Taking a risk by going on an adventure and exploring a new environment, is an essential part of understanding the natural world within which we live. But sometimes accidents occur. Usually completely unaware, humans put themselves at risk of being attacked or even worse - being eaten. But how do you ascertain what is a potential threat and what is not? Know your enemy. This fantastic rough guide to the nature you do not want to come face-to-face with (without an experienced leader of course) aims to provide you with some inside knowledge. Know your enemy The United States' huge size and vast biodiversity, make it one of a small group of countries that hold the impressive title of being megadiverse. Harboring more than 91,000 insect, 500 reptile and amphibian, 750 bird and 400 mammal species, it is no surprise that the 3.6 million square miles (9.2 million km2) of land that make it the third largest country on the planet, is the site of some less than pleasant human-animal encounters. Let's take a look at some of the toughest specimens the United States' animal kingdom has to offer. 1. Texas - Rattlesnake By both population and landmass, Texas is the second largest state in the USA. And it is because of this immense size of 261,797 square miles (696,200 km2), and wide-ranging terrain that this particular territory has grown an infamous reputation as the toughest, wildest and most dangerous of all 50 states - whether that's because of cowboys or rattlesnakes remains uncertain. With a range of different climate types, from the sub-tropical swamps of the east to the desert-like conditions of the west. It is easy to understand how Texas has become such a challenge when it comes to regional classification, and why it's population of potentially dangerous creatures it so vast. One of the most feared creatures of Texas is the rattlesnake. In particular the Western Diamondback whose bark is definitely as bad as its bite. The snake's advanced venom delivery system allows it to control the amount of venom discharged. Once the prey has been killed venom also plays a role in its digestion. This western outlaw is definitely one to run rather than just hide from.

International Hotels To Standardize Carbon Accounting Methods
August 31, 2011 04:50 PM -, Matter Network

A group of international hotels is collaborating on a groundbreaking initiative to standardize carbon accounting in the hospitality industry. The Carbon Measurement Working Group aims to reach a consensus on a single methodology for calculating carbon footprints and consistent metrics for communicating emissions. Currently, carbon measurement metrics vary widely which can lead to confusion among guests and investors. Additionally, the number of methodologies and tools in use make transparency within the industry difficult to achieve.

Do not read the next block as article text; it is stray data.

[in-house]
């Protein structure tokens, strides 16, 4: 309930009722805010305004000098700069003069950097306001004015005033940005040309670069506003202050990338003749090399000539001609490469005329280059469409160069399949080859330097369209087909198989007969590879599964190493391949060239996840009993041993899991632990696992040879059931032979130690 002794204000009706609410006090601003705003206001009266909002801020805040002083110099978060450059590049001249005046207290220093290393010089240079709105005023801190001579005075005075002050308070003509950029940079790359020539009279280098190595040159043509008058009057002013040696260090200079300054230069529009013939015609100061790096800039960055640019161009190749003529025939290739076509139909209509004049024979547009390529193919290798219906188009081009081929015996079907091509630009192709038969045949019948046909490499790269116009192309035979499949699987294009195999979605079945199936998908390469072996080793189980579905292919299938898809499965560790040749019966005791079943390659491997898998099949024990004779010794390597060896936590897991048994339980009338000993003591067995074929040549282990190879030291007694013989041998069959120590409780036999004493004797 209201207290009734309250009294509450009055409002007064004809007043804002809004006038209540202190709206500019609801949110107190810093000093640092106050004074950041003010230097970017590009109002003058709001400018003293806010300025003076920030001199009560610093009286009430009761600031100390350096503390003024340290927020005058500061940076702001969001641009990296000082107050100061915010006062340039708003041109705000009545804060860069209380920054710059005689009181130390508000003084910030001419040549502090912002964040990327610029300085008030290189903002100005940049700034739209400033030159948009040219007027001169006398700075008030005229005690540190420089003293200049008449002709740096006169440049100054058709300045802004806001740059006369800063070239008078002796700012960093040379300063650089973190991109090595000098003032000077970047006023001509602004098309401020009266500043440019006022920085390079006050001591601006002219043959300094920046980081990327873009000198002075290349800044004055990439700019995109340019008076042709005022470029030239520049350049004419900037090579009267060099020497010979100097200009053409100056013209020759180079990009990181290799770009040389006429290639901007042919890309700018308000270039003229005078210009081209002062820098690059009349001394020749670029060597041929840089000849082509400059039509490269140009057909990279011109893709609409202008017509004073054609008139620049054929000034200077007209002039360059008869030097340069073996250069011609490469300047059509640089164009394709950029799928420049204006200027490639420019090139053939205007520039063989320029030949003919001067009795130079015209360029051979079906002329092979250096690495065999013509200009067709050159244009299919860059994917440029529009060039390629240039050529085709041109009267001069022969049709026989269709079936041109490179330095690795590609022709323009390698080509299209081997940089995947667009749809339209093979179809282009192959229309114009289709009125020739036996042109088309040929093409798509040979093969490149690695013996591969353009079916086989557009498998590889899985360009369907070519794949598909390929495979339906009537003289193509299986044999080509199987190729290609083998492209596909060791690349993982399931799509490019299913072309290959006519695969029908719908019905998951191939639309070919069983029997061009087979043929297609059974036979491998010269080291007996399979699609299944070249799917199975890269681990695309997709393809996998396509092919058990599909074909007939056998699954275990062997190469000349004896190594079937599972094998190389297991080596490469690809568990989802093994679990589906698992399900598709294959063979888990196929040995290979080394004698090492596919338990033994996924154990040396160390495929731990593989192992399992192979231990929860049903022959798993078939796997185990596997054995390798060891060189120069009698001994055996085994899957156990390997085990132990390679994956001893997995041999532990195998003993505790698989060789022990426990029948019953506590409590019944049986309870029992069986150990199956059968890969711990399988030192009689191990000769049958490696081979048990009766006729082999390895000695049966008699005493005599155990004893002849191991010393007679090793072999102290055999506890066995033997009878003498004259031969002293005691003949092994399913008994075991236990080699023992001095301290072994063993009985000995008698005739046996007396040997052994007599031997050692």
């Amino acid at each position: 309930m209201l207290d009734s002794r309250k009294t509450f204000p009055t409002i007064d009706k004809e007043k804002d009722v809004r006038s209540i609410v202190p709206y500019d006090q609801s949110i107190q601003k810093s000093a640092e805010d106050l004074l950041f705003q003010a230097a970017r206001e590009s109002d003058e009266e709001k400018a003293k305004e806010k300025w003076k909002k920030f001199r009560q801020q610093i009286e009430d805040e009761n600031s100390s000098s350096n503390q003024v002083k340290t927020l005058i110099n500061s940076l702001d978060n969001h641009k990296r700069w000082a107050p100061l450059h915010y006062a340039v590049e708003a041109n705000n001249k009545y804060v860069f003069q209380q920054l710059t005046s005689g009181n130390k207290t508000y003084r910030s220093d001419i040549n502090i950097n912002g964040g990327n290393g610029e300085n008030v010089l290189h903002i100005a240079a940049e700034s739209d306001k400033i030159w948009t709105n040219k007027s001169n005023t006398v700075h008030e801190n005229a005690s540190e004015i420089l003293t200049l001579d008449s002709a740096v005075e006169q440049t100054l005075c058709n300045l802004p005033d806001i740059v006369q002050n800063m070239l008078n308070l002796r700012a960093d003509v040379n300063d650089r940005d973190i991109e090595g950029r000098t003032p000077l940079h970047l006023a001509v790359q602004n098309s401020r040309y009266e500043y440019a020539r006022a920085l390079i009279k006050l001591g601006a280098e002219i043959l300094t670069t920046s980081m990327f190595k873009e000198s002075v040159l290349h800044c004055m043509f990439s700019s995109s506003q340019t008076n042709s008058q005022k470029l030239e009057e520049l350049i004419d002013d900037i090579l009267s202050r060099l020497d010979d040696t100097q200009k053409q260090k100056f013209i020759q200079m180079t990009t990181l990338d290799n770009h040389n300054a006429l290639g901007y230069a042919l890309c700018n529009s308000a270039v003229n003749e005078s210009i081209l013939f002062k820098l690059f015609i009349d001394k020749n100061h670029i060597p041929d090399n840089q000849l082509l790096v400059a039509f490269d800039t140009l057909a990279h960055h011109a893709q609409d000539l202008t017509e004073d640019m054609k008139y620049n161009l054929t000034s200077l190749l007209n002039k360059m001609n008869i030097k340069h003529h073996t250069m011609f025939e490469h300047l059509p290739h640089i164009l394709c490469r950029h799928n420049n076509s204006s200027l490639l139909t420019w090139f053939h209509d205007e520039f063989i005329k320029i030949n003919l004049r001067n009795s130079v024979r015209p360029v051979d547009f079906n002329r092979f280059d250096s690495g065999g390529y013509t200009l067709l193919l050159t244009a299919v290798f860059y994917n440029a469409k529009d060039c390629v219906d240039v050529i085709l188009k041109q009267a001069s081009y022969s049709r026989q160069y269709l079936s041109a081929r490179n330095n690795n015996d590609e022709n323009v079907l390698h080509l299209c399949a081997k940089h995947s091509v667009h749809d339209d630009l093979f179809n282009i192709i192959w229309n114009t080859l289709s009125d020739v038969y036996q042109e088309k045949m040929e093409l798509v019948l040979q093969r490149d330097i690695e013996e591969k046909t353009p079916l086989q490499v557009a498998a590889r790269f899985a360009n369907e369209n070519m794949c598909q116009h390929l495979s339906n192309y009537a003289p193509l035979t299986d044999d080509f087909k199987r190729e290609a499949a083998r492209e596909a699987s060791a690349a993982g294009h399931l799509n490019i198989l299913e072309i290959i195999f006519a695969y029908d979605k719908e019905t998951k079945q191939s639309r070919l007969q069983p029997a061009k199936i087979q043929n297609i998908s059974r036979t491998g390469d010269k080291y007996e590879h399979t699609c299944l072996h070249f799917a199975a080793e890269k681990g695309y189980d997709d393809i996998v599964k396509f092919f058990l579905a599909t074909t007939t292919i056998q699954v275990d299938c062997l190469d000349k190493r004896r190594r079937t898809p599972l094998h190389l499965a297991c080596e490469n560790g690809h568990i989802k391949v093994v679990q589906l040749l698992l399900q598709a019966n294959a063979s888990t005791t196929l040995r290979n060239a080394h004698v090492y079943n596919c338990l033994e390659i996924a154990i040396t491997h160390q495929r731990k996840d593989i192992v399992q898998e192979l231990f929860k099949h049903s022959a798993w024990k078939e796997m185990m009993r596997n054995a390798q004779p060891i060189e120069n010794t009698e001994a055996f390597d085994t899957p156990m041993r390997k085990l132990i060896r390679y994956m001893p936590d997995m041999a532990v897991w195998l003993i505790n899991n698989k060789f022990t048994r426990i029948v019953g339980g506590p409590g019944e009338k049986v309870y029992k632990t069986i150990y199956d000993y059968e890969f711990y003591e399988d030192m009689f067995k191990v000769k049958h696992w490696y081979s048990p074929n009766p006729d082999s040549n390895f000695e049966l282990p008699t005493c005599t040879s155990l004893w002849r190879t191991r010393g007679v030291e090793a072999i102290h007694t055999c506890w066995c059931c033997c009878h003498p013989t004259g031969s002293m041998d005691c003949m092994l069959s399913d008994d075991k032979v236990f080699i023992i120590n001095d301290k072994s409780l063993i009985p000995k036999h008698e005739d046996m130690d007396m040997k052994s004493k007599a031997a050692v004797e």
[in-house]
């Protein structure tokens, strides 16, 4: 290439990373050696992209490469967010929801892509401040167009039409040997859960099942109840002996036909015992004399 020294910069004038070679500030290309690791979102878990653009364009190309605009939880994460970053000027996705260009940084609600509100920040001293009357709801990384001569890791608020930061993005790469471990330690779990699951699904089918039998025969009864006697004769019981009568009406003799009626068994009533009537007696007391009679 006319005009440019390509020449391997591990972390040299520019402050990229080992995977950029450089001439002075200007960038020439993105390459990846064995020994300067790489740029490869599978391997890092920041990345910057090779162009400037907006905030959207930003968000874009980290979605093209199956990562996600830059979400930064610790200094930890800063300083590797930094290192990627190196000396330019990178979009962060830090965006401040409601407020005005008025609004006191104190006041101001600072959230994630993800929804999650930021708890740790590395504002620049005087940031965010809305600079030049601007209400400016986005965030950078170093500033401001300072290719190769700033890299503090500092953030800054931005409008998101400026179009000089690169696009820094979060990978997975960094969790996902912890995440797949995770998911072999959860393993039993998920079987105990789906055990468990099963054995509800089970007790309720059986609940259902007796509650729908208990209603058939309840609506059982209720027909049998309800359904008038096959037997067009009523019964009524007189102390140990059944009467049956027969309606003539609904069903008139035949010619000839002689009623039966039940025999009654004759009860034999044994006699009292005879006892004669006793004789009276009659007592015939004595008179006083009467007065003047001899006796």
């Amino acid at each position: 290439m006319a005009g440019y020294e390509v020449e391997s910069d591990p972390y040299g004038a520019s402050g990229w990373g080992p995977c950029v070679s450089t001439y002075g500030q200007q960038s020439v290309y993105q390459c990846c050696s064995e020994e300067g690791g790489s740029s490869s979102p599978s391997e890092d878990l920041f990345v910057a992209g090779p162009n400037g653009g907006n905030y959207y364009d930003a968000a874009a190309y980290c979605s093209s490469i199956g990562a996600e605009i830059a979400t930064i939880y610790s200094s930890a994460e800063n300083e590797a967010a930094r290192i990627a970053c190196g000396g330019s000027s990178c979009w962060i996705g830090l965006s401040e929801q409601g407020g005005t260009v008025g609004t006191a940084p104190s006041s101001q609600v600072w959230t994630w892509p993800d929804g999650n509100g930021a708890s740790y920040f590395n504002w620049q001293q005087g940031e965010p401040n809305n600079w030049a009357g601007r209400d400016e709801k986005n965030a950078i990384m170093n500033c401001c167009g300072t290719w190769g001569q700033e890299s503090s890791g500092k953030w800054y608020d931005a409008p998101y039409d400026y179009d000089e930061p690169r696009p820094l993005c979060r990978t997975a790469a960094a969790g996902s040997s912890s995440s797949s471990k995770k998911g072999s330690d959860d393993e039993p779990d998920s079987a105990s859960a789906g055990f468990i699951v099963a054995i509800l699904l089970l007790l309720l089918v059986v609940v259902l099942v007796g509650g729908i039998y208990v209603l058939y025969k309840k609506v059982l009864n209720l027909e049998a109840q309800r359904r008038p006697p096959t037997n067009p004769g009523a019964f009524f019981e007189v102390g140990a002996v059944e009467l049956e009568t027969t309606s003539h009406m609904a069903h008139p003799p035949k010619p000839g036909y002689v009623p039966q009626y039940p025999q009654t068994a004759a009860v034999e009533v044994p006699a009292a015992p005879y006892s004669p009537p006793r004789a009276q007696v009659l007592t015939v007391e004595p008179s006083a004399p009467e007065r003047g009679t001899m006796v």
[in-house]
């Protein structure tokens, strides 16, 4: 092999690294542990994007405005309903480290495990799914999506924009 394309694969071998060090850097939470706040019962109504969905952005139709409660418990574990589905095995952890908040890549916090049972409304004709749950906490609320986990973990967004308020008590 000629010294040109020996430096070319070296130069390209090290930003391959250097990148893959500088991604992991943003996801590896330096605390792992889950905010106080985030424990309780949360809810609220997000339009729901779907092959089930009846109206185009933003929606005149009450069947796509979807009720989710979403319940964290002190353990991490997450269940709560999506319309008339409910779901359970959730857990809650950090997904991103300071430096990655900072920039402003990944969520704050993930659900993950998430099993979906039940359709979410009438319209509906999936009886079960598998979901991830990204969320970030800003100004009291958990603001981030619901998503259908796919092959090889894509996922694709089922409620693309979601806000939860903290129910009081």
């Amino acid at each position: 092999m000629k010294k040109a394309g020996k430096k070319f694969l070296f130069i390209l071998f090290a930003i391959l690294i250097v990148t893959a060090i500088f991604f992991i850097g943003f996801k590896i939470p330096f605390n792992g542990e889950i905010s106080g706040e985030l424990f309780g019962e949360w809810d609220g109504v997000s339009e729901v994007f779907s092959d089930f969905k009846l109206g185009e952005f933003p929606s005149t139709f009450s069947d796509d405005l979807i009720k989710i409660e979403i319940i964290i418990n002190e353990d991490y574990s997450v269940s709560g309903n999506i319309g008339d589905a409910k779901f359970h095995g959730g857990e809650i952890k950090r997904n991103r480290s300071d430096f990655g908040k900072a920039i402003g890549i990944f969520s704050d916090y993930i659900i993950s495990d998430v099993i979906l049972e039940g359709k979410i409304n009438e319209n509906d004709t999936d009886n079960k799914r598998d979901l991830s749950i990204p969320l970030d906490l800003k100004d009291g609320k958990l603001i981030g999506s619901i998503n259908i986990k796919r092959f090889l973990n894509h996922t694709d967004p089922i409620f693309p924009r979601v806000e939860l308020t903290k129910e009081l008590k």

Biofuels Make a Comeback Despite Tough Economy
August 30, 2011 12:16 PM - Worldwatch, Worldwatch Institute

Global production of biofuels increased 17 percent in 2010 to reach an all-time high of 105 billion liters, up from 90 billion liters in 2009. High oil prices, a global economic rebound, and new laws and mandates in Argentina, Brazil, Canada, China, and the United States, among other countries, are all factors behind the surge in production, according to research conducted by the Worldwatch Institute’s Climate and Energy Program for the website Vital Signs Online. The United States and Brazil remain the two largest producers of ethanol. In 2010, the United States generated 49 billion liters, or 57 percent of global output, and Brazil produced 28 billion liters, or 33 percent of the total. Corn is the primary feedstock for U.S. ethanol, and sugarcane is the dominant source of ethanol in Brazil.

Plug-in Electric Vehicle Sales Need a Shake-up
August 29, 2011 12:09 PM - Matter Network, Clean Techies

Although it’s only August, the electric vehicle market has the feeling of coming into the home stretch for the year. We have seen the race for plug-in electric vehicle (PEV) glory boil down to the Leaf and Volt this year, with the Volt sputtering a bit earlier than expected. We have seen numerous delays pushing new launches back months (I am looking in your direction, Coda, Fisker, Ford, and Toyota). All of this has left the PEV market feeling a bit underwhelming for 2011. Particularly when you consider that the President has given the market a goal of 1 million PEVs on the road in four and half short years – 8,000 down, 992,000 sales to go.

The strangest creatures on Earth
August 26, 2011 10:41 AM - BBC Earth

When Steve Backshall and his Deadly team began their expedition to find 60 of the world's deadliest animals, little did they know that it wouldn't just be the dangerous animals that would send a shiver up their spines! When the Deadly team travelled to Madagascar they discovered that it was definitely home to the weird and wonderful. It’s not only Madagascar that boasts the bizarre. During Deadly 60 Steve has encountered his fair share of freaky creatures around the world, here’s a few of his favourites. 1. Wolf eel - British Columbia: The strange monstrous looking wolf-eel, with its football sized head, spiky chisel like front teeth and crunching molars means it can devour sea urchins with ease. 2. Solifuge - Mozambique: Described by Steve as the creepiest creature he’s ever seen, it’s also the fastest invertebrate on the planet with the biggest jaws relative to body size of any animal on earth. Legend has it that they chase after people and eat them alive. 3. Wrinkle lipped bats - Borneo: with its peculiar thick wrinkly lips, heavy jowls and horny big ears it certainly looks odd.